Edible Omaha

New Foodies on the Block: Farm-to-City Street-Style Food Sizzles at Block 16

omaha6
Paul and Jessica share a laugh inside Block 16, where the image of a pig pays homage to their belief and practice of using the whole animal and not letting anything go to waste.

Story and photos by Theresa Farrage

Even though Block 16 serves up its fair share of intriguing, rotating concoctions ranging from vegan meatloaf to chickenheart tacos and even a whole pig’s head, one ingredient that is always present and seems to satisfy every patron is passion.

Block 16’s legion of hip fans not only appreciate the farm-to-city dedication that owners and head chefs Jessica Joyce and Paul Urban bring to the table, but they also taste the love that goes into every dish.

Paul’s love for the culinary arts started at a young age. His earliest memories in the kitchen revolve around making plum dumplings with his grandma, pork roast and kraut with his mother and slow braised beef with his father. “Both of my parents and grandparents are amazing cooks. I have always enjoyed cooking; it has always been a part of my life,” Paul said.

Jessica’s love of the culinary arts started at age 12 when she was finally allowed to use the stove and oven at home. “My great aunts always made such a fuss in the kitchen, and my grandparents were great entertainers. I wanted to be like all of them,” she shared. She credits James Barber’s The Urban Peasant for planting the seed for her culinary passion, but her love of food styling prompted her to look into culinary schools.

omaha7
A crowd favorite at Block 16 is the Plum Creek Farm Chicken Sandwich. It features grilled chicken, bacon, apple-radish slaw and heirloom tomatoes with an herb drizzle served on a ciabatta roll.

 

Both Jessica and Paul, who have experience in fine dining establishments and casual restaurant kitchens, graduated from Omaha’s Institute for the Culinary Arts at Metropolitan Community College. Before settling down in Omaha, Paul traveled extensively throughout the country and abroad, while Jessica lived and worked in both Bermuda and Canada. They soaked up the local flavors and drew inspiration from other cultures. “You take something from everywhere you go and learn from all the people you meet,” said Jessica.

On a trip to Australia, Paul explored a local farmers market where he was able to taste the in-season produce. Both Paul and Jessica are big supporters of local farmers markets and homespun gardens. They have been to markets locally, nationally and globally, and they base their menu on what they have seen and tasted.

Since Block 16’s ever-revolving menu reflects what’s available at the market, diners’ taste buds savor the current season’s best produce and ingredients. Paul and Jessica have also formed relationships with numerous local farms, such as Rhizosphere Farm, Shadow Brook Farm, Plum Creek Farm and Branched Oak Farm.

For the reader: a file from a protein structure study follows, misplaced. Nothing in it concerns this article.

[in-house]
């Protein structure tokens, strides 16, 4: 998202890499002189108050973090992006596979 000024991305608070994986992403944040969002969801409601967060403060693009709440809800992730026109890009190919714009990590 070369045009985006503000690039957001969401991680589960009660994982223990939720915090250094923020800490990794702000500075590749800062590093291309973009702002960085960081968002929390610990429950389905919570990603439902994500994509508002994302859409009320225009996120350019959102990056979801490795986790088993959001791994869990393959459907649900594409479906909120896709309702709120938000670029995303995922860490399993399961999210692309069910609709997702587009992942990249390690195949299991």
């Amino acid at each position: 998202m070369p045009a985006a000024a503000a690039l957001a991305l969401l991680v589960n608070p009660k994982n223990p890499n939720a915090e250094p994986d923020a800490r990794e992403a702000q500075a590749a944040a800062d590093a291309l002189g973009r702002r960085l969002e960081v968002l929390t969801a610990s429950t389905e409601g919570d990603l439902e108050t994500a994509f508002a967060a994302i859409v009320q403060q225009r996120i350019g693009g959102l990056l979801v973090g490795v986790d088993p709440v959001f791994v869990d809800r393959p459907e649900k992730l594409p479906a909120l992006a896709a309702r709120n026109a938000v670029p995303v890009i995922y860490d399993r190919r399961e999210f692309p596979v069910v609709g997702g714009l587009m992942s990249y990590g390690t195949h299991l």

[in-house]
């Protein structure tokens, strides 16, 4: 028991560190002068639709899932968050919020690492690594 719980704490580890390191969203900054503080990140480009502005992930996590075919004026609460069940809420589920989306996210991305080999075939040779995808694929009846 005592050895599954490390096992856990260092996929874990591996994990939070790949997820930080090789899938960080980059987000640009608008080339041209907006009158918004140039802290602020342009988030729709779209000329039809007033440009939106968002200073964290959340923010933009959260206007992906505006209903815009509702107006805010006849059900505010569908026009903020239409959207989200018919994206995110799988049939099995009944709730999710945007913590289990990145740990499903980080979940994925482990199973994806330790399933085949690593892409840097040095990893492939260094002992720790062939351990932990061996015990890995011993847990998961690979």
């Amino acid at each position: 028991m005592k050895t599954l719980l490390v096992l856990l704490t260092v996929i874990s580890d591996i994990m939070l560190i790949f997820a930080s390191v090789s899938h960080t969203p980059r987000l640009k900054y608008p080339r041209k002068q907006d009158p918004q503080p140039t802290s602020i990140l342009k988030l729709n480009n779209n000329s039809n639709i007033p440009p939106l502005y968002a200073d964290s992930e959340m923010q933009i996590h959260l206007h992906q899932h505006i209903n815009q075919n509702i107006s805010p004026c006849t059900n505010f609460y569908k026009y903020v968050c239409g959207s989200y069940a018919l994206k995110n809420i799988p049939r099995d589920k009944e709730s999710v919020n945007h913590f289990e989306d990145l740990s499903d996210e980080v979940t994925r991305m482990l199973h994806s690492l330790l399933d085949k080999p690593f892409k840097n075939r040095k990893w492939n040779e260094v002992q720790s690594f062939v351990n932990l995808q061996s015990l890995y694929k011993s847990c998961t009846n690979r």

omaha8
Paul and Jessica unpack tomatoes after their trip to a farmers market

 

“It should be important to any establishment to know where their food comes from,” Jessica said. “Knowing where the animal was raised and what it was raised on helps us to prepare our food, and it inspires us to work with quality flavor profiles. Plus, the relationships we have built with our farmers and growers help to enrich our lives in general.”

Their passion for local food is what keeps the menu fresh, exciting and unusual. It’s not every day that a restaurant serves snails with fried green tomatoes and bacon jam, aiming to get Omaha out of its meat-and-potato comfort zone.

“If people are hesitant to try something new, we have them try something that sounds good to them on our menu,” said Paul. “We form relationships and build trust each time, and then they trust us enough to try something that may seem intimidating or weird.”

For these restaurant owners, working with food doesn’t feel like work. Rather, it’s a rewarding experience to see people happily eating and enjoying the food that they prepare. “This is the only career I can truly do that’s completely endless with possibilities,” Paul said. “You’re never done growing. Jessica and I constantly bounce ideas off each other based on what’s available. This is what allows us to be creative and create dishes that people enjoy.”

Whether you’re an exotic eater or you prefer to stick with something more familiar, Block 16 offers a wide variety of options that are sure to please any palate.

Block 16 is located at 1611 Farnam Street in Omaha. For more information, visit Block16Omaha.com or follow Block 16 on Twitter @ Block16Omaha. Theresa Farrage is a freelance writer whose work has appeared in Midwest Living and the Omaha World-Herald. Her passions, outside of fashion and philanthropy, include supporting local restaurants and food producers. She also loves expanding her palate by cooking and eating various ethnic cuisines.

Facebook